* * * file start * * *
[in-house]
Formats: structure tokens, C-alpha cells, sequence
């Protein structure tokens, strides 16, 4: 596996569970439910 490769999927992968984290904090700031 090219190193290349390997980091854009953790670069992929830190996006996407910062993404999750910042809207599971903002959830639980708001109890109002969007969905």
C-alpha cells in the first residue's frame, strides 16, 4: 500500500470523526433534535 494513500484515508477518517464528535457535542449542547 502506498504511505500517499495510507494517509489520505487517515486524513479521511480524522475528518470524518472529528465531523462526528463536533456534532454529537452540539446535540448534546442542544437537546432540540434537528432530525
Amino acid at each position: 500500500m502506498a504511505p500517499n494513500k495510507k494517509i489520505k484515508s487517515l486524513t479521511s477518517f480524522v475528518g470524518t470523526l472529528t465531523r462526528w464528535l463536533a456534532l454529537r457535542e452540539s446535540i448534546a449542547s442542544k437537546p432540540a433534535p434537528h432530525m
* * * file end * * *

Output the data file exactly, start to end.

[in-house]
Formats: structure tokens, C-alpha cells, sequence
């Protein structure tokens, strides 16, 4: 596996569970439910 490769999927992968984290904090700031 090219190193290349390997980091854009953790670069992929830190996006996407910062993404999750910042809207599971903002959830639980708001109890109002969007969905």
C-alpha cells in the first residue's frame, strides 16, 4: 500500500470523526433534535 494513500484515508477518517464528535457535542449542547 502506498504511505500517499495510507494517509489520505487517515486524513479521511480524522475528518470524518472529528465531523462526528463536533456534532454529537452540539446535540448534546442542544437537546432540540434537528432530525
Amino acid at each position: 500500500m502506498a504511505p500517499n494513500k495510507k494517509i489520505k484515508s487517515l486524513t479521511s477518517f480524522v475528518g470524518t470523526l472529528t465531523r462526528w464528535l463536533a456534532l454529537r457535542e452540539s446535540i448534546a449542547s442542544k437537546p432540540a433534535p434537528h432530525m